Even though Afflalo isn't pushing for it, he'd appreciate the nod, according to John Denton of the Magic's official website:
For one, it’s obvious I’m not one to push for fan votes. For me, it’s about team play, winning and it’s about the growth of my game and if I can get the respect of the coaches from that angle, it’s something that I would definitely appreciate.
I’m not trying to outvote D-Wade and these guys who are constantly in the limelight. I’m more of a basketball purist, I love the game and hopefully that will get appreciated from a different angle.
Afflalo has to worry most about Toronto Raptors guard DeMar DeRozan. Although he's much less efficient than Afflalo, his raw numbers are nearly identical. Most importantly, he's playing for the fourth-best team in the East right now, which will undoubtedly factor in heavily.
It's going to be very close, but here's guessing the coaches reward DeRozan instead of Afflalo with the last wild-card bid.
Perhaps Sacramento Kings center DeMarcus Cousins would be in this year's All-Star Game if the current format still required true centers, but that's no longer the case.
In any event, it's still surprising to see a player averaging 23.2 points, 11.8 rebounds and 2.9 assists not be a lock for the All-Star Game, isn't it? In NBA history, Kareem Abdul-Jabbar is the only player (minimum 600 minutes) to have ever averaged those per-game numbers and not made an All-Star Game. Cousins may join him soon.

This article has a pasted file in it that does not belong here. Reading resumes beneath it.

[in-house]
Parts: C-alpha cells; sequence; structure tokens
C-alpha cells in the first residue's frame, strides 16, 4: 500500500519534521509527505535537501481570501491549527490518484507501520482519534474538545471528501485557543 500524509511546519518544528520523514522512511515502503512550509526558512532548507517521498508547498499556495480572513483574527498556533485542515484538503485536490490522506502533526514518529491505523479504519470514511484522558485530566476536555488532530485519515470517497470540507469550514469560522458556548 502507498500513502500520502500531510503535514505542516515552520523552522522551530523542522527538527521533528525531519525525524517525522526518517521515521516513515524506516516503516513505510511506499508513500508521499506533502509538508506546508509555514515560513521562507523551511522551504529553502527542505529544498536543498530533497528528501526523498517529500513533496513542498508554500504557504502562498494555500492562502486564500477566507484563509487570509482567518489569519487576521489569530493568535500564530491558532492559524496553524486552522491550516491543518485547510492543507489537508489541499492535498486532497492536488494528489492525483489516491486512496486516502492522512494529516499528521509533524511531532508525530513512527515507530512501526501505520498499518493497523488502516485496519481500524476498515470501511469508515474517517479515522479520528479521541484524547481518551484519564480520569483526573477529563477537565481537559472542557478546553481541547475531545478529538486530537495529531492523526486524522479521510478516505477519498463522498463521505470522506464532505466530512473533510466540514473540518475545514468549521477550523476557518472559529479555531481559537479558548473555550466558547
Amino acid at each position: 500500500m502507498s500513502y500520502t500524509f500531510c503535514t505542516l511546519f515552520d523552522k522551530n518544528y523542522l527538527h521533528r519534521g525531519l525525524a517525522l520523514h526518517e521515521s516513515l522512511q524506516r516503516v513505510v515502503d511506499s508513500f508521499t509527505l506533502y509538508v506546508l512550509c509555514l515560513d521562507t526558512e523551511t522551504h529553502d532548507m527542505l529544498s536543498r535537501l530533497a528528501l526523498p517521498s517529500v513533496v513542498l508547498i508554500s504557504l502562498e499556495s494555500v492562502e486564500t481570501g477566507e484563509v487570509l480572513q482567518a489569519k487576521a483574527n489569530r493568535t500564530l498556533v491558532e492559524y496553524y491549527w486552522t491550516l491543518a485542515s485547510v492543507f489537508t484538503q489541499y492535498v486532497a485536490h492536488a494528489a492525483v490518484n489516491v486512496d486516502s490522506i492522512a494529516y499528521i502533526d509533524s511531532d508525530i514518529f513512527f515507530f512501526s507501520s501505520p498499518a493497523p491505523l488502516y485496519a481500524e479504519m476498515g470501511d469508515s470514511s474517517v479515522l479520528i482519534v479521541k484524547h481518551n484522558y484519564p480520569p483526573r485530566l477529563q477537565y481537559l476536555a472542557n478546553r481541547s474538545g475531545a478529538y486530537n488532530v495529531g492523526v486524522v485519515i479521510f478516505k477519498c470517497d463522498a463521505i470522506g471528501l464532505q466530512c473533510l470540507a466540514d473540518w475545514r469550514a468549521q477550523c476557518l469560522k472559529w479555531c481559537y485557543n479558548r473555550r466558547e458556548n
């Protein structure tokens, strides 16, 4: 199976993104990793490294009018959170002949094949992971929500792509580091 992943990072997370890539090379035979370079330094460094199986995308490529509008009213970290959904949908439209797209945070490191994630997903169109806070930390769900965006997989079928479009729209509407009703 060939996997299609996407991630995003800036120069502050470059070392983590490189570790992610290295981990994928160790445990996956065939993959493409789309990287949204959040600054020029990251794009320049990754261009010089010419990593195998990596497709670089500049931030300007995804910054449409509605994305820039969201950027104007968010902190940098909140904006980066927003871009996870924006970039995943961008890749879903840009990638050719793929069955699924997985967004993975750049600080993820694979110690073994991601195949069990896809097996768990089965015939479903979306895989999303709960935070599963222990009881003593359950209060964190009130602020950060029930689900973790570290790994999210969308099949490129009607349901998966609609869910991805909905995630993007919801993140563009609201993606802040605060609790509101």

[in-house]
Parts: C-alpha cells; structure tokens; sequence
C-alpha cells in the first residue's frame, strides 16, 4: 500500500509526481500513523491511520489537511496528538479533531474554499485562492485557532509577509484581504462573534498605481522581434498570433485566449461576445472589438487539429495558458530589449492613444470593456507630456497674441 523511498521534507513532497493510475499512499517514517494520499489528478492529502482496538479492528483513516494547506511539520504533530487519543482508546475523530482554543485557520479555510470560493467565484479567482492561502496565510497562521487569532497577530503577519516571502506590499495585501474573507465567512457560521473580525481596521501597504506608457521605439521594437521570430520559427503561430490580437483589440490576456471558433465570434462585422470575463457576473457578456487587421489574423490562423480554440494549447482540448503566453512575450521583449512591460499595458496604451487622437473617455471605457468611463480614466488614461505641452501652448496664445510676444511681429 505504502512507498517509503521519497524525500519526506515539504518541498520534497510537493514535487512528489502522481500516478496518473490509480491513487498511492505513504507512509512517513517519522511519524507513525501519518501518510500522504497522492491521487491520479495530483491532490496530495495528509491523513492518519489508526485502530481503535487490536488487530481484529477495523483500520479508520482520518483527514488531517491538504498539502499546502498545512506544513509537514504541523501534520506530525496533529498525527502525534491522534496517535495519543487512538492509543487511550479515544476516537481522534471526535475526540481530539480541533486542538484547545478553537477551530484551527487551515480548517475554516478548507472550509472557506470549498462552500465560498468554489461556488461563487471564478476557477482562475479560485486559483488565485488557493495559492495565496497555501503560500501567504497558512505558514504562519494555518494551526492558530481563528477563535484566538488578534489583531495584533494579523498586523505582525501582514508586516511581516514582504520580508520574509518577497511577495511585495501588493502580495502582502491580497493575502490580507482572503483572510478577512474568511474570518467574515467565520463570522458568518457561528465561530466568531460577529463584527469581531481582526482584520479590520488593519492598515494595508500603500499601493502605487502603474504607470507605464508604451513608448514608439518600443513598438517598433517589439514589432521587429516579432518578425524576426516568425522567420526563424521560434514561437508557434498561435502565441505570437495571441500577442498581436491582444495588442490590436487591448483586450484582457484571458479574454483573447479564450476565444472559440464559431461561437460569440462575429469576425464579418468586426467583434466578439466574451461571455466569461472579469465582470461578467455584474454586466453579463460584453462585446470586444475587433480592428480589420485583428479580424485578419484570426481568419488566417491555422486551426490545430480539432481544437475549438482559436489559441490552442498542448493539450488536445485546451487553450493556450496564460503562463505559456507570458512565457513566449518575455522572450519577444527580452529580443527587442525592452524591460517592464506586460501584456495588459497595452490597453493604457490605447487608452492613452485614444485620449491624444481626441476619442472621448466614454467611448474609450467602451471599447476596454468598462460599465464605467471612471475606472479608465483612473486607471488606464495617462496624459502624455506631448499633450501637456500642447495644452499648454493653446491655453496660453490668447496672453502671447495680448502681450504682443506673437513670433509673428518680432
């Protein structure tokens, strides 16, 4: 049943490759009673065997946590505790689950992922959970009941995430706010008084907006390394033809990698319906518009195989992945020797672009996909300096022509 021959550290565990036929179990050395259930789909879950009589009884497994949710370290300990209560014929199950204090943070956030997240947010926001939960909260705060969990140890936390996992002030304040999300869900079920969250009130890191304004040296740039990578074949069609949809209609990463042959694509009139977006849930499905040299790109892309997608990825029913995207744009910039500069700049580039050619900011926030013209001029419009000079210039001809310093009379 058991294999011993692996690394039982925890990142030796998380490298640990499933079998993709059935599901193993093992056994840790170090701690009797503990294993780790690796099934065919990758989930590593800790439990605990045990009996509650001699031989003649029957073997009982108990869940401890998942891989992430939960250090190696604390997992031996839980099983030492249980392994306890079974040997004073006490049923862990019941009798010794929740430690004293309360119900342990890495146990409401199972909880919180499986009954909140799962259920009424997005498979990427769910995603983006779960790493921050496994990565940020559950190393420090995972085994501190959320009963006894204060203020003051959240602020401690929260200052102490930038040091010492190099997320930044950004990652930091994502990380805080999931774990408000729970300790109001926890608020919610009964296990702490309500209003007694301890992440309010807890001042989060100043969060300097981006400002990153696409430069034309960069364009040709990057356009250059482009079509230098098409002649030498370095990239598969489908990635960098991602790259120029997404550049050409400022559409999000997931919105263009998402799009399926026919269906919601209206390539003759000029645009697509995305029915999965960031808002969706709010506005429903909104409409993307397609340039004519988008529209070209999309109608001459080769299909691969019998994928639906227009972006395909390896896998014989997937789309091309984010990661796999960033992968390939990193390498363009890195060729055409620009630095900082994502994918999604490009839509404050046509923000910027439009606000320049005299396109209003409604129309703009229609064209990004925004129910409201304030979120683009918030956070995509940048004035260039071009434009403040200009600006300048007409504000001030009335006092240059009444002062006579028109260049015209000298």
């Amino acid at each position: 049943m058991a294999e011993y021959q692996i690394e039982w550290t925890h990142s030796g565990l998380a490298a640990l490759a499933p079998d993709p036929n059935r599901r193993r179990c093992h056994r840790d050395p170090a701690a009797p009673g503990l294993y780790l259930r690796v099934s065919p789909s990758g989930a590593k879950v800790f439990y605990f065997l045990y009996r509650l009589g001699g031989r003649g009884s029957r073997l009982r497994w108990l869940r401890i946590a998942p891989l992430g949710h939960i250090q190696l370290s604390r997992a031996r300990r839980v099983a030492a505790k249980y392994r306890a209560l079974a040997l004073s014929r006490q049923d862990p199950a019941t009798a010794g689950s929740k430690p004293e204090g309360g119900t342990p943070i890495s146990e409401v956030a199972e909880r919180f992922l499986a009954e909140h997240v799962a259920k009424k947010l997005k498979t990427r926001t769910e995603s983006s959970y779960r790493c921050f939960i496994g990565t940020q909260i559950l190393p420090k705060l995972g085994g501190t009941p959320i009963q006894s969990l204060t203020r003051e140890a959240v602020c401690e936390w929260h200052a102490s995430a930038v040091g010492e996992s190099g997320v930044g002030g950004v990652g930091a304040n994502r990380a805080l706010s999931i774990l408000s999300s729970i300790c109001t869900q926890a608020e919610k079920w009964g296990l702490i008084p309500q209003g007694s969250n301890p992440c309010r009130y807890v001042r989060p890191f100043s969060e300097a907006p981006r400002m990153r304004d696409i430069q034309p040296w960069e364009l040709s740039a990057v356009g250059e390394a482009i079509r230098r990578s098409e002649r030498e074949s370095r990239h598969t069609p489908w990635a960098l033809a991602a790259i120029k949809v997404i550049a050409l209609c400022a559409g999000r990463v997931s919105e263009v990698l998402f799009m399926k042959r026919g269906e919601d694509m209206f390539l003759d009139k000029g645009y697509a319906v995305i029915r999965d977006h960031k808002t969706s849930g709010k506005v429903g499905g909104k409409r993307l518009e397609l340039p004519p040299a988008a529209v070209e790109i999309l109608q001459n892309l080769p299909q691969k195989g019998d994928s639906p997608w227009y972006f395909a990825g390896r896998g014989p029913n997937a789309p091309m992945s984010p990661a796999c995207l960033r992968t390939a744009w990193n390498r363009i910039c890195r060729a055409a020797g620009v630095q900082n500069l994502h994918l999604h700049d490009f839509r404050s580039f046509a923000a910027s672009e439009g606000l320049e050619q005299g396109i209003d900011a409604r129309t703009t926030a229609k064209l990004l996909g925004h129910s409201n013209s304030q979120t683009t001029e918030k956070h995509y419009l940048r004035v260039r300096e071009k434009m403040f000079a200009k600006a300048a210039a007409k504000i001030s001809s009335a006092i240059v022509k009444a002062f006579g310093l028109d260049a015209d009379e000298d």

The depth of both the frontcourt talent in the West and the quality of teams is going to hurt his case. The Kings are at the bottom of the standings, and it seems very unlikely that guys like Tim Duncan and Dirk Nowitzki are going to be cast aside because Cousins has better raw stats.
For what it's worth, though, Cousins does have a different kind of king in his corner.
"Big Cous is an All-Star, I believe," LeBron James told Chris Palmer.
Cousins has a lot of All-Star Games in his future, but it's hard to see how he's included this year.
New Orleans Pelicans big man Anthony Davis has been a nightmare for opposing coaches to game-plan for, but there's a lot in his way of an All-Star berth.
Like Cousins in Sacramento, Davis plays for one of the Western Conference's worst teams. And despite averaging 20.1 points and 10.4 rebounds while leading the league in blocks per game with 2.9 per, Davis has missed seven games due to injury. That may not seem like a lot, but every little bit counts when you're trying to unseat some off the game's best players from a reserve spot.
This may be the last time Davis ever misses an All-Star Game, but with guys like LaMarcus Aldridge and Kevin Love taking well-deserved reserve spots and the veterans hanging on, it makes sense that he's on the outside looking in. Maybe he'll get a few votes simply because the game is New Orleans, but his best shot is likely as an injury replacement.
Here are my final predictions for the starters and reserves from each conference:
Backcourt: Kobe Bryant, Stephen Curry
Backcourt: Chris Paul, James Harden
Frontcourt: LaMarcus Aldridge, Kevin Love, Tim Duncan
Wild Cards: Dirk Nowitzki, Tony Parker
Frontcourt: LeBron James, Paul George, Carmelo Anthony
Backcourt: John Wall, Lance Stephenson
Wild Cards: DeMar DeRozan, Paul Millsap